Cargill settles discrimination case
Jan. 23, 2014
by Meat&Poultry Staff
WICHITA, Kan. – Cargill Meat Solutions Corp. agreed to pay $2.2 million as part of its settlement of hiring discrimination allegations by the Department of Labor's Office of Federal Contract Compliance Programs (OFCCP).
In November, the OFCCP filed an administrative complaint against Cargill, alleging the company systematically discriminated against 4,069 qualified female, white, black, Hispanic and Native American applicants seeking entry-level production jobs at its Springdale, Ark., turkey processing facility. OFCCP said it discovered Cargill's alleged discriminatory practices during a review to determine its compliance with rules prohibiting federal contractors from discriminating when hiring employees.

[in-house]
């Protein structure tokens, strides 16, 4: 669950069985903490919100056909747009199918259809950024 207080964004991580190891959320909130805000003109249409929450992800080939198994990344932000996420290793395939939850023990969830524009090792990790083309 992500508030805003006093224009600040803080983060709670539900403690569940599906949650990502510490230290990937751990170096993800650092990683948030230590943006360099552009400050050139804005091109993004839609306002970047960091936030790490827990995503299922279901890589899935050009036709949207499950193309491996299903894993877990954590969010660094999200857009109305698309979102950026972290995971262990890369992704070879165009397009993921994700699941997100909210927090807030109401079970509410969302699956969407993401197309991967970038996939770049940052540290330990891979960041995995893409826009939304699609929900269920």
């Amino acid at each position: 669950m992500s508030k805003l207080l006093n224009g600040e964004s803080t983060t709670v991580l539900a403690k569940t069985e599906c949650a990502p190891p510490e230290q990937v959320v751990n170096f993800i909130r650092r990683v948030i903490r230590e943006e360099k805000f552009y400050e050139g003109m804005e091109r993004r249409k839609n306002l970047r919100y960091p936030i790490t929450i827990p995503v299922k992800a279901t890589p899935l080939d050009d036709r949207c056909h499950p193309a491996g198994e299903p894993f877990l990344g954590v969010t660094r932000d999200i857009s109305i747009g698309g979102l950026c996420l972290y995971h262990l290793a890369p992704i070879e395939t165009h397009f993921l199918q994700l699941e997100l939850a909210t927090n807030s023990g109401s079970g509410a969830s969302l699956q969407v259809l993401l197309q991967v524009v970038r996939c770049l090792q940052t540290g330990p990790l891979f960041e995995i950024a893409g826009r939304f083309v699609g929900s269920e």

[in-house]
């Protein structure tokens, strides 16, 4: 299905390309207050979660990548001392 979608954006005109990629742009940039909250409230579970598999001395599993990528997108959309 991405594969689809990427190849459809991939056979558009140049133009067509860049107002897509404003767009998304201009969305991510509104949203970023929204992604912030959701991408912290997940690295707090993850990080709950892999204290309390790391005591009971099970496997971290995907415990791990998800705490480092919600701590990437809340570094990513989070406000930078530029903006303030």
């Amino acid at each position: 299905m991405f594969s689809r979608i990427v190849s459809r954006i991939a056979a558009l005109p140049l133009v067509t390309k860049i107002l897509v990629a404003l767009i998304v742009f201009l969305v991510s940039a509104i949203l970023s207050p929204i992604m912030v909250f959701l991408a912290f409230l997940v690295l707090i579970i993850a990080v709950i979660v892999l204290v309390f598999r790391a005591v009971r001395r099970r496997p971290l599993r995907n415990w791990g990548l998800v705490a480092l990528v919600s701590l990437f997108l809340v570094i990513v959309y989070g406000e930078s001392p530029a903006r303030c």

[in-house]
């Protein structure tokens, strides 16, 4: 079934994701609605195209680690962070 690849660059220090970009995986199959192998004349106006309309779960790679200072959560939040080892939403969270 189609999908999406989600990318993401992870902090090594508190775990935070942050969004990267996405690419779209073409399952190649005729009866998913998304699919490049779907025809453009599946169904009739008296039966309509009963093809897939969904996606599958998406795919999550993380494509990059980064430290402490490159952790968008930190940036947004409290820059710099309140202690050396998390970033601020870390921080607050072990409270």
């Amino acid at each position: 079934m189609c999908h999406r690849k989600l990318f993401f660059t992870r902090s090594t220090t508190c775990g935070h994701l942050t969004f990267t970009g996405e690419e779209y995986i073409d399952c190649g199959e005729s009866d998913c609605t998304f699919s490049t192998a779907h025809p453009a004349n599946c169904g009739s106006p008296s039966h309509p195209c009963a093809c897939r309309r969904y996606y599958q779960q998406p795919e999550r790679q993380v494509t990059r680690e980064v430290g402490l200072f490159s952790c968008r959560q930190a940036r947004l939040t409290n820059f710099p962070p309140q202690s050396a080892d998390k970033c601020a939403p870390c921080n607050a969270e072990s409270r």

Cargill denied any wrongdoing, and said the OFCCP's allegations were unfounded and without merit. The company said the agency's allegations were based on statistical analysis and not on any individual hiring decision.
"The decision to settle was not taken lightly, because we work hard every day to ensure compliance with all hiring laws, and we have an unwavering commitment to diversity and equal employment opportunity," said Bill Buckner, Cargill senior vice president. "The plants involved in the bundled settlement include Fort Morgan, Colo. (beef); Springdale, Ark. (turkey); and Beardstown, Ill. (pork). They have diverse employee populations, representing dozens of nationalities. It's a fact we take great pride in, especially because these communities are thriving with economic prosperity that results from the diverse Cargill employee population."
"We are disappointed with the way OFCCP uses a mathematical model to allege violations in the absence of evidence," Buckner added. "We believe the agency needs to change the way it applies the law to ensure that OFCCP is not forcing employers to violate — by using quotas — the very laws the agency is supposed to be enforcing."